Perhaps worse still are the perhaps well meaning, but terribly mis-guided, effort by payers and their PA-pushing affiliates to superimpose external “best practice pathways” onto physician practices. Our practice today is organized and controlled by a sophisticated (and expensive) series of inter-related IT systems including practice management, billing, pathways, pharmacy, diagnostics (PACS), laboratory and an EMR. These systems are continuously updated and integrated to provide best practice care as defined by our practice, in accordance with NCCN guidelines.

Imagine the chaos that would ensue, if each payer were to superimpose their own pathways, rather than just PAs – including the required use of additional proprietary IT systems. Sticking with the automobile production metaphor, it would be like changing out the tooling on a Toyota line to produce a single Ford – and then switching back.

Auto Production

A call for Disintermediation

In economics, disintermediation is the removal of intermediaries in a supply chain, or “cutting out the middleman”. Instead of going through traditional distribution channels, which had some type of intermediate (such as a distributor, wholesaler, broker, or agent), companies may now deal with every customer directly, for example via the Internet. One important factor is a drop in the cost of servicing customers directly.”

Disintermediation has been one of the cornerstones of economic growth and efficiency in the last 40 years. The two great waves of disintermediation have been in wholesale/retail distribution, and in banking. In distribution, better communication and production flexibility have facilitated shorter production runs and fewer inventories stacked up throughout the distribution system. Today, Walmart’s reorder process is handled automatically from the store floor to independent factories around the world. In finance, banks historically arbitraged risk and return between borrowers and depositors. For better or worse, banking’s role has been dramatically reduced with the development of broader, deeper and more liquid financial markets. Better information and communication have been key factors in both cases.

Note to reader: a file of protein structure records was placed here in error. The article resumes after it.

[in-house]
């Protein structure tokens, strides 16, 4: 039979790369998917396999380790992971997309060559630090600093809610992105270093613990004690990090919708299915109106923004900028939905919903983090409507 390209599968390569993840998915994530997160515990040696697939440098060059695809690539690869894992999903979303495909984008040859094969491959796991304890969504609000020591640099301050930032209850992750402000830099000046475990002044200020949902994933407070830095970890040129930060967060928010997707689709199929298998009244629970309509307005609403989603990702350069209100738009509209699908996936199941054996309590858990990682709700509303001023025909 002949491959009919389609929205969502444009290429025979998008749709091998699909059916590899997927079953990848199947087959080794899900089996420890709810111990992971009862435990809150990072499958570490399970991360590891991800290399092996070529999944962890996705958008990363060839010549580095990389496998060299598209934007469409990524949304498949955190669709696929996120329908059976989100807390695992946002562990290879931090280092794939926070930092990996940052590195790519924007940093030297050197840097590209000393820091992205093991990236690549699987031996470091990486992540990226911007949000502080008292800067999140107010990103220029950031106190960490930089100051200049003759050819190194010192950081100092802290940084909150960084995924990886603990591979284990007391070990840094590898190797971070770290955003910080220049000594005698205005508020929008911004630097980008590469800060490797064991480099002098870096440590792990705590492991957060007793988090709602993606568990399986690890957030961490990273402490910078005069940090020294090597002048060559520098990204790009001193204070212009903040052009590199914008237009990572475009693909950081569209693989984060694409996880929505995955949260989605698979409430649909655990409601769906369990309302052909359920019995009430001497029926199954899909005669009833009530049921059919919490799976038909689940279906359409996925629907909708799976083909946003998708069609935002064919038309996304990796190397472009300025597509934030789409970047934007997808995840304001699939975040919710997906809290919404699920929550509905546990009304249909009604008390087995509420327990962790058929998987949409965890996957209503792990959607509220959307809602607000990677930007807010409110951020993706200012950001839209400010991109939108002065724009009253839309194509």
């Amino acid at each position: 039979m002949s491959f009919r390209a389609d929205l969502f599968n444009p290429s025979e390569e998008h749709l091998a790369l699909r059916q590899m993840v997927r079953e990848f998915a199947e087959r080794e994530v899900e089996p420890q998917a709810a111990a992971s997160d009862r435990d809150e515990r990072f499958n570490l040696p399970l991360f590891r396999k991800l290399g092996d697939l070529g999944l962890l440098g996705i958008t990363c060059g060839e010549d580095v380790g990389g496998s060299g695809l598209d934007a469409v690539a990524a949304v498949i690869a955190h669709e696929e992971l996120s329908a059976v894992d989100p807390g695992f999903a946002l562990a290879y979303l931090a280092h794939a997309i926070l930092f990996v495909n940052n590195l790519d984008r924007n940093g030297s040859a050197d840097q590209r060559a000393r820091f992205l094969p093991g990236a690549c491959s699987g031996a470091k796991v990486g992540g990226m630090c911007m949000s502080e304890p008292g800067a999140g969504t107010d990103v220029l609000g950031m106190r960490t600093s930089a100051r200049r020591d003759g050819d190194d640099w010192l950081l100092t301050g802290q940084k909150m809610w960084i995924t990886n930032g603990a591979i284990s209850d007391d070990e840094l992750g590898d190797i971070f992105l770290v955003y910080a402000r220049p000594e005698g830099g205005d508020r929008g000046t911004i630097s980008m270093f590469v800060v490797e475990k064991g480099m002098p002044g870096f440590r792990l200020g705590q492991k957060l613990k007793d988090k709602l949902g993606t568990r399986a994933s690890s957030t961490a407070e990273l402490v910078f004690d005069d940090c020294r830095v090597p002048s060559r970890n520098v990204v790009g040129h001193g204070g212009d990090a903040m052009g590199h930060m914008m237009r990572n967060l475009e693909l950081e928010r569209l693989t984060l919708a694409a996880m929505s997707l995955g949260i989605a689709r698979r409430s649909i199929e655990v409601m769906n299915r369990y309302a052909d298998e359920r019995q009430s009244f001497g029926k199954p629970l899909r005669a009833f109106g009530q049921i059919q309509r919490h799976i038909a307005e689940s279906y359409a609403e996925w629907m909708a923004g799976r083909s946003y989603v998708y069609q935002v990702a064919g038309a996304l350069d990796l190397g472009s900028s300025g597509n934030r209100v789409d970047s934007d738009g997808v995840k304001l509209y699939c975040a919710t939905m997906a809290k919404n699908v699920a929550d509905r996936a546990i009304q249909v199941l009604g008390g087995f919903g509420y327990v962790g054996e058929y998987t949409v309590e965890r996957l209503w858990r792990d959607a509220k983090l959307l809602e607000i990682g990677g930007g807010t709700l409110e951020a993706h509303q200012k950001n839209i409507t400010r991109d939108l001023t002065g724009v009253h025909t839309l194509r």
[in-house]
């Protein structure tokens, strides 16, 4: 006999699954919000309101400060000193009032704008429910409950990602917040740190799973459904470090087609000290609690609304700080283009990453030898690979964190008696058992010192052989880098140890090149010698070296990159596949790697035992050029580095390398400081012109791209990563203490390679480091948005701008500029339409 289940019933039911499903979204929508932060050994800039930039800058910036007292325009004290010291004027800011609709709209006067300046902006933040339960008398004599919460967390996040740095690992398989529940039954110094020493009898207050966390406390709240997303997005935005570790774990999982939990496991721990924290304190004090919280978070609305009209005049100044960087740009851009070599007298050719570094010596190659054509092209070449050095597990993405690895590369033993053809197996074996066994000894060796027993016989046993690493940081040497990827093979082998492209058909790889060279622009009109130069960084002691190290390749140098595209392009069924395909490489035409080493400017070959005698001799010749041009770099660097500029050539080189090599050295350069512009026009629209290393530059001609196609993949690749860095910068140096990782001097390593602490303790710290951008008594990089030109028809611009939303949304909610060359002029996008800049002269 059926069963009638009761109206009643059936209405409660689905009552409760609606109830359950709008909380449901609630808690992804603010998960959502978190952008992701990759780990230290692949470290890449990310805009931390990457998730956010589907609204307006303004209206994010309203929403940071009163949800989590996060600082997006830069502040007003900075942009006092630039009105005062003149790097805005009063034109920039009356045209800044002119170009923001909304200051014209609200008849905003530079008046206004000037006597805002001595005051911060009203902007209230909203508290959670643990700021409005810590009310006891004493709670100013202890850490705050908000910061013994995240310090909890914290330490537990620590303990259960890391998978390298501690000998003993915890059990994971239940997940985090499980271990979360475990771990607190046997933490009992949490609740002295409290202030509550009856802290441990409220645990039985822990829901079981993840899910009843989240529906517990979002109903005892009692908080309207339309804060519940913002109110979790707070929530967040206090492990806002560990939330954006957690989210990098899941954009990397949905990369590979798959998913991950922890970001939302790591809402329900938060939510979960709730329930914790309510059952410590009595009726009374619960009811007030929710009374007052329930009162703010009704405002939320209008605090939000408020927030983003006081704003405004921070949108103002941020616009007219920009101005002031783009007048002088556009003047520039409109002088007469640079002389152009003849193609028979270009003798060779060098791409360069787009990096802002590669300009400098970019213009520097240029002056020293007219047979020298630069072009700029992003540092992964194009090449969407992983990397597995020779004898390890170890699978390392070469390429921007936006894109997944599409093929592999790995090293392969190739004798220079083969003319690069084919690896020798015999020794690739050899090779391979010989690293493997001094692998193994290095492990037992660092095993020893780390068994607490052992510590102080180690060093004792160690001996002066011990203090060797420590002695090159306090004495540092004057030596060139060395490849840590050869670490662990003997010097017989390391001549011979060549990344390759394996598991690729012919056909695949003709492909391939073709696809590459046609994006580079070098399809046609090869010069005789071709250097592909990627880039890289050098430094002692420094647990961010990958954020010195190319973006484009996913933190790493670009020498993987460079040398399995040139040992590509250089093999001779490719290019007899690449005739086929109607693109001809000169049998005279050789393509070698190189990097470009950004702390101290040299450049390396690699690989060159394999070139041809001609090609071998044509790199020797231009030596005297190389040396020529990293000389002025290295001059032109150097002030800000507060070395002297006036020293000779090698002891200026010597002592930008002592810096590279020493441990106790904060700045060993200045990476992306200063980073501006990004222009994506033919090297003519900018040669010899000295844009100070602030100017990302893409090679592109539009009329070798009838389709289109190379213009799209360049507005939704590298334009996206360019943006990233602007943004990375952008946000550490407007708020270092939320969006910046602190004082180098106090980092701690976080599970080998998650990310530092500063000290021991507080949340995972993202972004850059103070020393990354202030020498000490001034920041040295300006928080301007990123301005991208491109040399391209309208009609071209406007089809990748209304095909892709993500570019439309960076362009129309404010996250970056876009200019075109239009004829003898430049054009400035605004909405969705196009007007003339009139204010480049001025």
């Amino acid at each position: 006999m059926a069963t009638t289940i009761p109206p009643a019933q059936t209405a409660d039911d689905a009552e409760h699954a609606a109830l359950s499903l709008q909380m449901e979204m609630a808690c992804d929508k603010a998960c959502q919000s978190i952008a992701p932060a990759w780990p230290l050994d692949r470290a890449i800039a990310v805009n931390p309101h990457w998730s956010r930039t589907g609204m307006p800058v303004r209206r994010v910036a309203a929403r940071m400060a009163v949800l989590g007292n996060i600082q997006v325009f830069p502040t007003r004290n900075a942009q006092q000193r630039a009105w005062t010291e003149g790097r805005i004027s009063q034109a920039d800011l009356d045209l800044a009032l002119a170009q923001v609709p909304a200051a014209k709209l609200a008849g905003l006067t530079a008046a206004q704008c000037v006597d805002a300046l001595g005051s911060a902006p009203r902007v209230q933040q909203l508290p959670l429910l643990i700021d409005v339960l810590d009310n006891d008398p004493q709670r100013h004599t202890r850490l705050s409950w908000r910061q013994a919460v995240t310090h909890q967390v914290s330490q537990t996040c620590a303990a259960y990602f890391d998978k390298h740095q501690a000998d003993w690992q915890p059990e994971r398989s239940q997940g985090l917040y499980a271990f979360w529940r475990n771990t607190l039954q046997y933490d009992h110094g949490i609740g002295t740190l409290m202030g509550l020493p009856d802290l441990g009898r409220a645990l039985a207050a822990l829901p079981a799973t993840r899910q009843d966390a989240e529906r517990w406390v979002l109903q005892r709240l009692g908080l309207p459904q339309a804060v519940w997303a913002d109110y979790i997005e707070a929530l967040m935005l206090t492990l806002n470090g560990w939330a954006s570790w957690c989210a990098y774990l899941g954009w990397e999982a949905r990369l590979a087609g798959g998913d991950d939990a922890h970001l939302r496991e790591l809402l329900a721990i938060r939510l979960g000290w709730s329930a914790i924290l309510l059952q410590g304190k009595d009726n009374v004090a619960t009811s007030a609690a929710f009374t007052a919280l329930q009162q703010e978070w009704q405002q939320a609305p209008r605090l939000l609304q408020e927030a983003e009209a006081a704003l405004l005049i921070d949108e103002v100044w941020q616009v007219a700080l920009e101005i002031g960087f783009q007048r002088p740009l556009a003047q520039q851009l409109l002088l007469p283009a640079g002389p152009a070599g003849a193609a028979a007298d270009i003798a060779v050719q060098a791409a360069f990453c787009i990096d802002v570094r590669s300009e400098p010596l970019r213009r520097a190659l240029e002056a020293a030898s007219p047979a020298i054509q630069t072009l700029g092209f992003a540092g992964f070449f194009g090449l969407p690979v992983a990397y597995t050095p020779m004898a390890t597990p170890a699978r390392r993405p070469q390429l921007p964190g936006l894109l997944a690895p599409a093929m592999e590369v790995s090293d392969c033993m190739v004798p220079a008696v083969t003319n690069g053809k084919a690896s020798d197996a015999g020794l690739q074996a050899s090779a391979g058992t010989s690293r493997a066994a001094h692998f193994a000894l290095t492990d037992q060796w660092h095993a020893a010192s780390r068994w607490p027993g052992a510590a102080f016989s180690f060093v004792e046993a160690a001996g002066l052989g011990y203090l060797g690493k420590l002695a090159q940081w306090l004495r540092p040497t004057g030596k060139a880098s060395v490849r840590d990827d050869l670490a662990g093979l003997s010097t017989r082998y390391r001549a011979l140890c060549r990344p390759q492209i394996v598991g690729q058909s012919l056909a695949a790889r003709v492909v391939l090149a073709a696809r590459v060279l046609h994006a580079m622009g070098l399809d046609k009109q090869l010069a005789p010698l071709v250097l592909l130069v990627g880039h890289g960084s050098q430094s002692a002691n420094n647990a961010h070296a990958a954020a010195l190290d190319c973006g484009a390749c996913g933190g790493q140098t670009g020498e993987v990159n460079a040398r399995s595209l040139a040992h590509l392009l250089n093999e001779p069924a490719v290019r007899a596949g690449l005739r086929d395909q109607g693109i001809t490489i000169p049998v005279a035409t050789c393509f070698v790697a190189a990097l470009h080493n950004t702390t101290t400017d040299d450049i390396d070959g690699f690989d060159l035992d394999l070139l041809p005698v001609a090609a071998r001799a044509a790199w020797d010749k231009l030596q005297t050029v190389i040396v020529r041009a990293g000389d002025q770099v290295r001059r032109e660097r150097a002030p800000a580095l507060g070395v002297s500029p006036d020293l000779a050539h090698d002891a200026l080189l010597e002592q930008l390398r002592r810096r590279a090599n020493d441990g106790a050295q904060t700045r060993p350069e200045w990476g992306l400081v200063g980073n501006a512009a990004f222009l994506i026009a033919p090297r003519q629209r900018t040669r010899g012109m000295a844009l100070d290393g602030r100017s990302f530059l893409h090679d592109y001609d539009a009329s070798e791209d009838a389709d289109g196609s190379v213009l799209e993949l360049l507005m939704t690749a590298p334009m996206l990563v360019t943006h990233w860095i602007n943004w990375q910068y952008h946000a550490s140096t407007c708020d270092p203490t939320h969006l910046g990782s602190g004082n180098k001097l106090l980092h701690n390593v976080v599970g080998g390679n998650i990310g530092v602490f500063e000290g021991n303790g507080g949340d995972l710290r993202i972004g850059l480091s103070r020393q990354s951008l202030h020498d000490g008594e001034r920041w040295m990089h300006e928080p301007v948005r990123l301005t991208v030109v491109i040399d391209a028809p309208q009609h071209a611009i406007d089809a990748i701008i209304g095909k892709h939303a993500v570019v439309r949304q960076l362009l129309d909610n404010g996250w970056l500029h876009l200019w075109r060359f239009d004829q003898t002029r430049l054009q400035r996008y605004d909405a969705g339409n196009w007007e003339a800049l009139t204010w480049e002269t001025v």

In today’s world of medical oncology, the entire care delivery system has come to accept NCCN pathways. There are dozens of vendors with “NCCN compliant pathways” none of which are materially different. These pathways are collectively a wonderful tool for the disintermediation of the folks in the PA business. Additionally, most EMR’s allow compliance audits in a way which was impossible in the past. When providers and payers can both agree on the pathways, and can audit compliance, there really should be no basis for PAs in the system – and everyone can focus on patient care.

For those diagnostic tests that lie outside pathways, or for which judgment is routinely required, a logical solution would be to baseline off historical results (established in a PA environment) and run a shared savings program in the future, with a peer review for outliers. The trick is to recognize that we are all operating off the same standards, and practices have systems capable of delivering timely and accurate information (see Quality & Operational Metrics). We can take advantage of the opportunity to disintermediate friction in the care delivery system, and really start to focus on outcomes.

Wes Chapman
Written by Wes Chapman